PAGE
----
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Insulin and weight loss? Maybe....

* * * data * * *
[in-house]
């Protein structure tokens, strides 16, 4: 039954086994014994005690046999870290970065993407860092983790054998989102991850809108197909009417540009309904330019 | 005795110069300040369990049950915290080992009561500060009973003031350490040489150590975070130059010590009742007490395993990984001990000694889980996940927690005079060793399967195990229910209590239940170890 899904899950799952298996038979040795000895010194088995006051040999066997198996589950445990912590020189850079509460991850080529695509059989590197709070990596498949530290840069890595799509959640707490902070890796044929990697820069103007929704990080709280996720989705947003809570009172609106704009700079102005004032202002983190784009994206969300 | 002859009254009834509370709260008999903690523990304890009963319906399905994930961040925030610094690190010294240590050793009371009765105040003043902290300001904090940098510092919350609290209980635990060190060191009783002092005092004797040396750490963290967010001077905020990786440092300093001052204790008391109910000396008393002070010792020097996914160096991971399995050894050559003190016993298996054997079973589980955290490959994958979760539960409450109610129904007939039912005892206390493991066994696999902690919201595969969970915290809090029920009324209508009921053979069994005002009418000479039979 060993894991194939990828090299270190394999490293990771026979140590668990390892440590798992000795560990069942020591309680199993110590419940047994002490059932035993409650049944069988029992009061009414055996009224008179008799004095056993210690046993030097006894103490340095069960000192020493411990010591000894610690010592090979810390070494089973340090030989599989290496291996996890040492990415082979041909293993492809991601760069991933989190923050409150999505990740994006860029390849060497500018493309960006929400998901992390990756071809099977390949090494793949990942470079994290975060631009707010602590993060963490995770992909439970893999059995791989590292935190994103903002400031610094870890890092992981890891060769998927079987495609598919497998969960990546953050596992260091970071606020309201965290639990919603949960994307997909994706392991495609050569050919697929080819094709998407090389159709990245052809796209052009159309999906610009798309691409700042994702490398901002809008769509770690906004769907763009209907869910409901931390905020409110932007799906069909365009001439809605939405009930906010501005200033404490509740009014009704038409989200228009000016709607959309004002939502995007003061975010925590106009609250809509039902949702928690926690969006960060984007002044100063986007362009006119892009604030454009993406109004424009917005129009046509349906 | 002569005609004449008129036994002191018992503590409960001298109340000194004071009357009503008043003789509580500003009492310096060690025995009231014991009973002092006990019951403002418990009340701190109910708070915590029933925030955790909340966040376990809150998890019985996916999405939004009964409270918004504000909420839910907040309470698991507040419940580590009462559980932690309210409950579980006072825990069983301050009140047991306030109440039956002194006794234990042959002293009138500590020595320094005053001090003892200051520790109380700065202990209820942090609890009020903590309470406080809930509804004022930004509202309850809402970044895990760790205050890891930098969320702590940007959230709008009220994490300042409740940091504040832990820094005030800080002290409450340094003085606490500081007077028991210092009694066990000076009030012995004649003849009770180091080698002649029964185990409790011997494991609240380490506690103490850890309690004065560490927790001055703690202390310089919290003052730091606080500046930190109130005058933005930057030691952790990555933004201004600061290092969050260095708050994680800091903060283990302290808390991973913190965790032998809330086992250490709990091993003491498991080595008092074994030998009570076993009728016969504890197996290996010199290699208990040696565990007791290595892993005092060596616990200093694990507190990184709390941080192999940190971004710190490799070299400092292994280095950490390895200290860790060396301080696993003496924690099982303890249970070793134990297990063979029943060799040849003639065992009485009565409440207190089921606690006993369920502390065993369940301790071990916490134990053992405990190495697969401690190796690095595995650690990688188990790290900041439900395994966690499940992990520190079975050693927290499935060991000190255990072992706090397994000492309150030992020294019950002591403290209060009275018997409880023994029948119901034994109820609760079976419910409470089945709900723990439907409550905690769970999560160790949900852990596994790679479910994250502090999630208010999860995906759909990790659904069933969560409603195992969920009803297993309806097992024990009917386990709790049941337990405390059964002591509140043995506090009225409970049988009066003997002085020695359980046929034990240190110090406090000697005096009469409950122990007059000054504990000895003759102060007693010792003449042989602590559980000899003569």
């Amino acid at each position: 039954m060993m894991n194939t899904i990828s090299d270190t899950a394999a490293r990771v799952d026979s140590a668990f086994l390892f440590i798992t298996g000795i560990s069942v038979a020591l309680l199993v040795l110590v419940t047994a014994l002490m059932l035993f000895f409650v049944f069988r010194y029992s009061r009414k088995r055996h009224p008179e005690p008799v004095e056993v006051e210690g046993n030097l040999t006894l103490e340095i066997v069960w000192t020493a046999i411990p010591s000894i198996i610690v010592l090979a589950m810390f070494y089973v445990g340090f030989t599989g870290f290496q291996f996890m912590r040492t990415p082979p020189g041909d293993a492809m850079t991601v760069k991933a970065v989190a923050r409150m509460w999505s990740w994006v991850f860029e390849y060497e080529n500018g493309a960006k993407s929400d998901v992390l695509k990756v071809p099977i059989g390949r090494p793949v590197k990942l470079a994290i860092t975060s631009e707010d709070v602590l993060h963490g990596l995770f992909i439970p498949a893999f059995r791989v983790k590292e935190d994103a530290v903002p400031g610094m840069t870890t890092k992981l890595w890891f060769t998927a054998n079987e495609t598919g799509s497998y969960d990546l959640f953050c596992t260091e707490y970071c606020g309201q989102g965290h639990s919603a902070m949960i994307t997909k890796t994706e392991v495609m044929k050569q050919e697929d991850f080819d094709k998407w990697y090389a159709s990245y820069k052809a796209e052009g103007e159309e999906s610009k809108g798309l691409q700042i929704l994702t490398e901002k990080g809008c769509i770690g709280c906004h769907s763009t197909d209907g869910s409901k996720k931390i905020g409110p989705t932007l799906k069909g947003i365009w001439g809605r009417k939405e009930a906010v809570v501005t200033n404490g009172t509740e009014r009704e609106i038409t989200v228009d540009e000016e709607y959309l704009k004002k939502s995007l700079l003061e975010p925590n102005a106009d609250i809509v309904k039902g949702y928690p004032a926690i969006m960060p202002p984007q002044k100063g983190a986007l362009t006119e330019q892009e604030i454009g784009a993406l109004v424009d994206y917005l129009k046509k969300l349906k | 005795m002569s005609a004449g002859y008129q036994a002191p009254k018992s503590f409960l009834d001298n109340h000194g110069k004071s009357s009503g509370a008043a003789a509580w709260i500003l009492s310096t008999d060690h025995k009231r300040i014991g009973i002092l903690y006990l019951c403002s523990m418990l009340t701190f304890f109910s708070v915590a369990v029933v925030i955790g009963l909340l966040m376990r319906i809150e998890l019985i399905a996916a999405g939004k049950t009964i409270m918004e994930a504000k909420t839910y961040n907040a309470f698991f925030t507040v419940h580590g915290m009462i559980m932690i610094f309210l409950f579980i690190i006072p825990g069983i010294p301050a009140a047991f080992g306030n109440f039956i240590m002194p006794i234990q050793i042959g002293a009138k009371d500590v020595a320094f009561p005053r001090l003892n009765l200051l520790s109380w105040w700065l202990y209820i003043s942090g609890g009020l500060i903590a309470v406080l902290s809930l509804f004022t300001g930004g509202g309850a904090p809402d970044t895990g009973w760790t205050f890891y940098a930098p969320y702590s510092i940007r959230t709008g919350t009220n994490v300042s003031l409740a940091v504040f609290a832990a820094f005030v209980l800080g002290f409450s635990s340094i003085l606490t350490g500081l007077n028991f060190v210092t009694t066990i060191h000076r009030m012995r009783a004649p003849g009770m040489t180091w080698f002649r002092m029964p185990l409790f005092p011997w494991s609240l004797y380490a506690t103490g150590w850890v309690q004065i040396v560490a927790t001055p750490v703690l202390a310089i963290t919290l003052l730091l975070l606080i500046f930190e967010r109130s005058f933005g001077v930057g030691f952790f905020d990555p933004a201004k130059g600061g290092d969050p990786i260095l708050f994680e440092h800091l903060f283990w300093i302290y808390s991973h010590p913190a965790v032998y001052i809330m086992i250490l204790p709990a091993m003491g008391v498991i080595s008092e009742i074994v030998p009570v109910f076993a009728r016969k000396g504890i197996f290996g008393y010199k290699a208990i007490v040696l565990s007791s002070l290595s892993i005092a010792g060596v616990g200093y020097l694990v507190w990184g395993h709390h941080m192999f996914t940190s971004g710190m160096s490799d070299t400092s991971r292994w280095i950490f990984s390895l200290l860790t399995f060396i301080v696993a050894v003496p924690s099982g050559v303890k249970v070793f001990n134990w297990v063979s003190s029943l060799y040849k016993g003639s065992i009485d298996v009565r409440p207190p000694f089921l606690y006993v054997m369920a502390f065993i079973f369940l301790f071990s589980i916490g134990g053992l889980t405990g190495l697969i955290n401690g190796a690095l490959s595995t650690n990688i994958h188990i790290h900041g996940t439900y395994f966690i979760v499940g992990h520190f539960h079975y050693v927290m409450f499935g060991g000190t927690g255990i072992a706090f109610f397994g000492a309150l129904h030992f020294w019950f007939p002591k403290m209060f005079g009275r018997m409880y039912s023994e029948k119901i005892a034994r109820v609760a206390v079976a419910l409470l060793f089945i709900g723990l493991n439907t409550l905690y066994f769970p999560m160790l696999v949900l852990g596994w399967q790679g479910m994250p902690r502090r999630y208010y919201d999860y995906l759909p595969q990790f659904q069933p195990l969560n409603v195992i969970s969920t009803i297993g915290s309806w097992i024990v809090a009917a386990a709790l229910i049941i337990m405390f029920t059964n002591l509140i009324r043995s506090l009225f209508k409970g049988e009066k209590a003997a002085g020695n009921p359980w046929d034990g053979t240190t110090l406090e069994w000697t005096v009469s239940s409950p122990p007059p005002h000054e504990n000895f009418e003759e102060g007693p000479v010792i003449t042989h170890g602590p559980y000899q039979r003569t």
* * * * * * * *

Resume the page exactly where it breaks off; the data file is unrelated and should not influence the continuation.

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Thank to writer Amy Reinink for this photo, whose work often appears in Runners World. Thank to writer Amy Reinink for this photo, whose work often appears in Runners World. Have you hit a weight-loss plateau? Are you trying to come up with a new way to restart your weight loss? Try getting your insulin level down! Maybe your reaction to that statement is Thanks, but I’m not a diabetic. You don’t have to be a diabetic to harness the power of controlled insulin for optimum health and weight loss! Here’s how it works: Your pancreas makes insulin when it detects carbohydrates in your system. The more carbs you eat, the more insulin your pancreas makes. Insulin converts your carbs into glucose, which your body uses as an energy source (this is why you may get a “sugar buzz” when you eat a candy bar). Your body burns fat for energy once it runs low on glucose. Fat is the “backup generator” for your body. For example, when you sleep at night, your glucose level drops off, because you are not taking in any food. Your body automatically starts burning stored fat in order to fuel your body’s functions while you sleep. We can eat and still keep our glucose level low. Foods that are low in carbs but high in fat will give us the energy we need to get through our activities. However, our glucose levels will remain low, because there won’t be many carbs to start insulin production. So instead of a carbohydrate-laden breakfast cereal, let’s have our coffee (known to help increase our body’s fat burning ability) with double cream.  We want to add protein carefully, because too much will raise our insulin levels.So let’s add 5 grams of BCAA or protein. Then 30-60 minutes later, you’re ready to workout! Workout? Yes - this uses the fat for energy and depleting the stored sugar from muscles during your workout - which is great, and it’s another post altogether! You will never have zero insulin/blood glucose. Even if you ate nothing but bacon and eggs all day, you will still have some blood glucose, but if your pancreas works properly, you will be at or close to the ideal blood glucose level, which is 110 mg/dl (this is the number that diabetics read on their monitors when they check their insulin levels on their monitors - if you’re curious about yours, you can pick up a relatively inexpensive blood glucose monitor at any drugstore or pharmacy. You will need to prick your finger though!). You should get enough sleep. Studies funded by the American Diabetes Association are starting to show a correlation between sleep deprivation and “insulin resistance”, or your pancreas refusing to reduce the amount of insulin it makes, even when it detects fewer carbs in your system. This means that adequate sleep is helping to keep our insulin levels responsive to a low-carb, high-fat diet.

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